In order to identify the genes important for liver cell transformation, a t-test was performed between the six control and two tumor samples. Differentially expressed genes were selected by accepting a P-value of <0.05 and fold change >1.5 for further analyses. In order to focus on physiologically relevant genes, we also set an expression level cutoff at an average of 10 TPM in either control or tumor samples, which is equivalent to about three transcripts per cell, based on an estimation of 300,000 transcripts per cell (Mortazavi et al., 2008). Finally, 148 up- and 353 downregulated transcript entries were selected using these criteria (supplementary material Tables S2, S3). These up- and downregulated zebrafish genes were subsequently mapped to 125 and 207 human gene symbols. As illustrated in the volcano plot (Fig. 3C), there were fewer upregulated genes than downregulated genes, but the upregulated genes were more deregulated as judged by their distances from the base point.
To understand the composition of these differentially expressed genes, Gene Ontology Slim classification analysis was performed (Fig. 4A-C). Interestingly, all genes in the macromolecular complex and ribosome groups were upregulated (Fig. 4B). By contrast, more genes involved in nucleotide binding, ion binding, protein binding, transferase activity, hydrolase activity, transporter activity, membrane and nucleus were downregulated. It is also interesting to note that there were more uncharacterized genes in the downregulated group than the upregulated group, probably implying that less attention was devoted to the downregulated genes in the Myc pathway and cancers in previous studies.
To gain more detailed functional insights into the differentially expressed gene list, gene ontology enrichment analysis was conducted. As shown in Table 2, ribosome and translation are the most prominent groups in the upregulation division. Consistent with this, all of the 59 ribosomal protein genes identified showed upregulation in the tumors (Fig. 4D). Of these, 34 genes (rpl4/5a/7a/8/9/10a/11/12/13/13a/18a/19/21/22/26/27a/34/36/36a and rps3/5/7/8/11/12/13/14/15/16/20/21/23/25/29) and several major translation factors (eif2s1/3, eif3c/d/ea/ha, eef1g and ef1a) were present in the significantly upregulated group in the tumors (supplementary material Table S2).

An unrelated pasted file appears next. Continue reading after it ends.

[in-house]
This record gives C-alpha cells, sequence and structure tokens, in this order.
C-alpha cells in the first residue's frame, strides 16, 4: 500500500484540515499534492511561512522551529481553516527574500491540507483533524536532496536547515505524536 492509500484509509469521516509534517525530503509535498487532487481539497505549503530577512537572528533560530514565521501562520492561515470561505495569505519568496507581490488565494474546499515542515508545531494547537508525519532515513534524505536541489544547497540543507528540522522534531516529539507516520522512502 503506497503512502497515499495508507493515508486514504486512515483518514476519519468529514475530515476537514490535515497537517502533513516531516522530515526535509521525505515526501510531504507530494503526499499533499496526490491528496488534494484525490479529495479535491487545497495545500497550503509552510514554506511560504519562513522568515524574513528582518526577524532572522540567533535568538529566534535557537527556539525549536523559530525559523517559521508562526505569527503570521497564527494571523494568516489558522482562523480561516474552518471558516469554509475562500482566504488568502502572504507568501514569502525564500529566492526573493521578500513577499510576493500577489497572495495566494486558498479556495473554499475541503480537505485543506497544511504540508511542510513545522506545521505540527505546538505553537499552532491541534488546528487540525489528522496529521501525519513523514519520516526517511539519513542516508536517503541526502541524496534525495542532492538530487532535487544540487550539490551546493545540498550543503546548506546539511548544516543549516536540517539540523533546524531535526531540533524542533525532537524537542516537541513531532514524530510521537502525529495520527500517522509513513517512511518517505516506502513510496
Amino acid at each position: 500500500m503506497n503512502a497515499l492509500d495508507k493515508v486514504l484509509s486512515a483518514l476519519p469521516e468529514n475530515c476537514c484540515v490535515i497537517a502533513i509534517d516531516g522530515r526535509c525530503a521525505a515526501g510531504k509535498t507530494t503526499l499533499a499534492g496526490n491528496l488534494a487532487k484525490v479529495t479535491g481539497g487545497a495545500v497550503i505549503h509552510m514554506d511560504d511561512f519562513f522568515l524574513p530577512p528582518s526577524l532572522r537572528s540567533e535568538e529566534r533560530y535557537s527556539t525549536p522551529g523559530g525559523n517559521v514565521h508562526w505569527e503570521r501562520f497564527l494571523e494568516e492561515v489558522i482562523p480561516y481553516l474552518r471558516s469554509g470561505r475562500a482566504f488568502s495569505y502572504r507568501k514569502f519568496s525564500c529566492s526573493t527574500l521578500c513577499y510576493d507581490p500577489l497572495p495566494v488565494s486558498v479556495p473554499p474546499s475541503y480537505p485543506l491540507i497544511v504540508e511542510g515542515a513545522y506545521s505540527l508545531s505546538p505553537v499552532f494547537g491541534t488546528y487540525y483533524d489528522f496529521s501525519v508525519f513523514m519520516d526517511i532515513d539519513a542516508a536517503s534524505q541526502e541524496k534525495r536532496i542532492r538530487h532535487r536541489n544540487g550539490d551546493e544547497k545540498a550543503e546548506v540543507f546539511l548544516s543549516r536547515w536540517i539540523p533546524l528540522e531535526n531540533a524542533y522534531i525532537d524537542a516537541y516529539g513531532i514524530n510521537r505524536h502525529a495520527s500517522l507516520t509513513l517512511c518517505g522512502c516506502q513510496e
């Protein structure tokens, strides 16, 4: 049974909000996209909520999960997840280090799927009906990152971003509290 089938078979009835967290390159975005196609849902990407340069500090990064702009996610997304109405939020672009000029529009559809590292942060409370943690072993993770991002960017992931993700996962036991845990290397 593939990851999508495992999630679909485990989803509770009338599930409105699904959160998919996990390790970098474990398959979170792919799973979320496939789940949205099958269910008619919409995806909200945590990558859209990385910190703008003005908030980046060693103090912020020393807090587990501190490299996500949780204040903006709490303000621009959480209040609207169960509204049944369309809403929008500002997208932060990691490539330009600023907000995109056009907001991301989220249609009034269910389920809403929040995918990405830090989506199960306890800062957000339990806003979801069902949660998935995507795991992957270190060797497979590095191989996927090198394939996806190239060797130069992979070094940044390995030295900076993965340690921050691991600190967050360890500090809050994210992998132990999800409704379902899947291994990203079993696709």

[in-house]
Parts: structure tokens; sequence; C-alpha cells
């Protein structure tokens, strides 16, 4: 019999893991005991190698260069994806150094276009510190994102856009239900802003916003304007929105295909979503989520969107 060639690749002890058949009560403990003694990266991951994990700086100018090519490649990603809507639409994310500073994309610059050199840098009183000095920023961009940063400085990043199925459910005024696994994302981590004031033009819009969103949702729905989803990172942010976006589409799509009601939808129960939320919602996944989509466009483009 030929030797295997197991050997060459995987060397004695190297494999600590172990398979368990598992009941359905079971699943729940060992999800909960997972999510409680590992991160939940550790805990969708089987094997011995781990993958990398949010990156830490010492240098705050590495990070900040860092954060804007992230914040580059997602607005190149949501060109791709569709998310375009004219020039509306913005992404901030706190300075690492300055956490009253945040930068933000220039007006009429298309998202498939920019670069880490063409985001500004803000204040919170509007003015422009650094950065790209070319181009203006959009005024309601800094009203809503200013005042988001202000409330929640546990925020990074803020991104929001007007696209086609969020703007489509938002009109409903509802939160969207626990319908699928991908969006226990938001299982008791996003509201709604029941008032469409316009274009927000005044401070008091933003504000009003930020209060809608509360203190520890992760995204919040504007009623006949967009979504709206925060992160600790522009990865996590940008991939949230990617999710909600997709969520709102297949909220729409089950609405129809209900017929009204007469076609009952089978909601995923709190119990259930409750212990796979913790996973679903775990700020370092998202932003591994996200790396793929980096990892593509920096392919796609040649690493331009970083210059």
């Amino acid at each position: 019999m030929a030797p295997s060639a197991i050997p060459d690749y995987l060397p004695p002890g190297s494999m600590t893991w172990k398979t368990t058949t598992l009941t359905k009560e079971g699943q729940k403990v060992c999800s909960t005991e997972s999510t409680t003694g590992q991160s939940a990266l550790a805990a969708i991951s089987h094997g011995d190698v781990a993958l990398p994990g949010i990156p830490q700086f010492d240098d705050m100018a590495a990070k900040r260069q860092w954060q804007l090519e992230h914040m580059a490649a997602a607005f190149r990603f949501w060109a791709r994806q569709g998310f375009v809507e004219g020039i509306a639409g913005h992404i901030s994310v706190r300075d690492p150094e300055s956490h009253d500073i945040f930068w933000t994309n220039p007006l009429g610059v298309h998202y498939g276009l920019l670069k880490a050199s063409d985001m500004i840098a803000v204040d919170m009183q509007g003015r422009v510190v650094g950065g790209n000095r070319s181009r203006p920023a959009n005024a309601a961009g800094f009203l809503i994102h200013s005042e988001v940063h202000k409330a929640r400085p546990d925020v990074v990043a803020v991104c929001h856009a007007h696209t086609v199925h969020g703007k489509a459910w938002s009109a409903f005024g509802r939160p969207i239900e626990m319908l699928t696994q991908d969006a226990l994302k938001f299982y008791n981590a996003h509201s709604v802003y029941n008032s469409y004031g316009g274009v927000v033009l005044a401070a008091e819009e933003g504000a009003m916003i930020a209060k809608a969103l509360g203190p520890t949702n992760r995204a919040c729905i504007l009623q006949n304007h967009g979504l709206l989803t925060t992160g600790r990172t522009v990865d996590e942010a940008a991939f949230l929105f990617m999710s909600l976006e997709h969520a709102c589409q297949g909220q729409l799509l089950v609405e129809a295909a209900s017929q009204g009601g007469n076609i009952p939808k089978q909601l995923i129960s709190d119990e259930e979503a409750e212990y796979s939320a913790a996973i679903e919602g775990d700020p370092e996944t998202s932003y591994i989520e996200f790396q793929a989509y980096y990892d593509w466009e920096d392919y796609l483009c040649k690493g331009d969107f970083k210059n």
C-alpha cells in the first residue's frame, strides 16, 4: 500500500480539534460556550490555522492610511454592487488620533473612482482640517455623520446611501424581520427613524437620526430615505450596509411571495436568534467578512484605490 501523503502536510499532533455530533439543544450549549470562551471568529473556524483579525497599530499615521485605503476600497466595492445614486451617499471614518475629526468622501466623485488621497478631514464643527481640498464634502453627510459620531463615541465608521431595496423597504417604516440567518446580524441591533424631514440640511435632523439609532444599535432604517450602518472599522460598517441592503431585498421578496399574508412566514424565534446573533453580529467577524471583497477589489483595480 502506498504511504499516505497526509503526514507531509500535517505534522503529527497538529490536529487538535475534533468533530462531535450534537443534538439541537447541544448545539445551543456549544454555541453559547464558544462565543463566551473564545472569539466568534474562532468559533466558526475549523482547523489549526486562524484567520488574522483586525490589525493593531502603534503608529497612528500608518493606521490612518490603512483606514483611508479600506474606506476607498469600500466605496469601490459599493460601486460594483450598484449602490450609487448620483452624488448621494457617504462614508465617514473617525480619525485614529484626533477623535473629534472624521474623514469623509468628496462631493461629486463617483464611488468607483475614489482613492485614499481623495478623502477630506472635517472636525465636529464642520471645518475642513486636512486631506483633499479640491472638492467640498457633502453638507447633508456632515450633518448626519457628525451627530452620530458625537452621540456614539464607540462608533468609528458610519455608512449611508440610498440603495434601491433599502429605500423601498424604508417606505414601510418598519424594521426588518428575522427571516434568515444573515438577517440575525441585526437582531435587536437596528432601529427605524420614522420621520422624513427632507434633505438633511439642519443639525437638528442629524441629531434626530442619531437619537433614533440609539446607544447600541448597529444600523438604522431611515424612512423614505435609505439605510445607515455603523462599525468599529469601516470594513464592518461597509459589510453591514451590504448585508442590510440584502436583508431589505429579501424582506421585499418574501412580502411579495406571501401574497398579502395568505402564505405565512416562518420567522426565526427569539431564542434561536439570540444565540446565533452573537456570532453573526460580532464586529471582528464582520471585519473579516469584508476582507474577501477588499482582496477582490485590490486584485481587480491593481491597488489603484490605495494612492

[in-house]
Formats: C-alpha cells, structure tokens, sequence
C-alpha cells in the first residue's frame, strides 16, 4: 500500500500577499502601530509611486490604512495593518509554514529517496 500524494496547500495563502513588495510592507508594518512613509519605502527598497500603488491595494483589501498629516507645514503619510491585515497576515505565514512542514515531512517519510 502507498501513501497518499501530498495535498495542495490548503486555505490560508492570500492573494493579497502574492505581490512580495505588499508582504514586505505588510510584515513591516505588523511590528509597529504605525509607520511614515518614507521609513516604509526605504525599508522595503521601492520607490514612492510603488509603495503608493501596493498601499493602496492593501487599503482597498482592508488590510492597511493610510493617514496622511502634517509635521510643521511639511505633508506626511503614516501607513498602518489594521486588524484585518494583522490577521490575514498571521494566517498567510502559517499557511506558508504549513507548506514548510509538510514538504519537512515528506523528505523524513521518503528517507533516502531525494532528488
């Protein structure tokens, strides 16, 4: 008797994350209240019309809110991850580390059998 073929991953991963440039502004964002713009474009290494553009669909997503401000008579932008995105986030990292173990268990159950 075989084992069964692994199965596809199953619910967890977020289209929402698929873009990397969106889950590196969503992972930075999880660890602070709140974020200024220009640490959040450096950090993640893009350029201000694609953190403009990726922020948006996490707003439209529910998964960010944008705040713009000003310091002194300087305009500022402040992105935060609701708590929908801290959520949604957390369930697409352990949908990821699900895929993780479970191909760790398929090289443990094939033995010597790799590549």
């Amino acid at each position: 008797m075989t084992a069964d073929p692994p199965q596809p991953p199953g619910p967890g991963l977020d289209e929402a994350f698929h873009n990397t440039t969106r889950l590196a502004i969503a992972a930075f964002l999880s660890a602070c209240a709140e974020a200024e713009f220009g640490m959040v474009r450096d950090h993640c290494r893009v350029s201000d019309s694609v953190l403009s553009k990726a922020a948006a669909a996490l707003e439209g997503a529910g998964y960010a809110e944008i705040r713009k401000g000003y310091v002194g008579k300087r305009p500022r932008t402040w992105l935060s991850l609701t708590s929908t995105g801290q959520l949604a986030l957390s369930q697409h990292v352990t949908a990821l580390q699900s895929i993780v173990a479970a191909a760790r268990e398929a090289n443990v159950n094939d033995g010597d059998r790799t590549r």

We also compared the expression of endogenous myc genes. Out of the six members of the myc gene family in zebrafish (myca, mycb, mych, mycl1a, mycl1b and mycn), only mycb and mych were relatively highly expressed in the liver, with averages of 54.9 and 13.3 TPM, respectively, in the control samples (M-D-, M-D+ and M+D-) although these decreased to 13.3 and 3.5 TPM, respectively, in the liver tumor samples (M+D+). Thus, it seems that high level of transgenic expression of the mouse Myc negatively affects the expression of endogenous myc genes. By contrast, all the rest of the myc genes had extremely low expression level (0.0 to 2.3 TPM) in all the liver samples (control and tumor). Thus, it is impossible to evaluate their change during tumorigenesis.
Myc zebrafish model shows good correlation with Myc-induced mouse transgenic model
We next examined the similarity of Myc zebrafish model to various mouse HCC models, including two chemically induced [ciprofibrate (CIP) and diethylnitrosamine (DENA)], four transgenic (overexpression of Myc, E2f1, Myc/E2f or Myc/Tgfa in the liver) and one knockout (Acox1−/−) models (Lee et al., 2004). Hierarchical clustering analysis of gene expression patterns was used to assess the relative similarities between different mouse HCC models. Three distinctive HCC clusters were identified. Our Myc overexpression-induced liver cancer clearly distinguished the Myc-E2f1-Myc/E2f1 cluster from the other models, and it showed the highest relatedness to Myc/E2f1 transgenic mice, suggesting conservation of Myc signatures between zebrafish and mice liver tumors induced by overexpression of Myc (Fig. 5A; supplementary material Table S4). Thus, our zebrafish model successfully resembles mouse liver tumor under similar a inducer (here Myc) and confirmed conservation between zebrafish and mouse liver cancers.
Myc-induced zebrafish liver tumors show the highest transcriptome similarity to HCC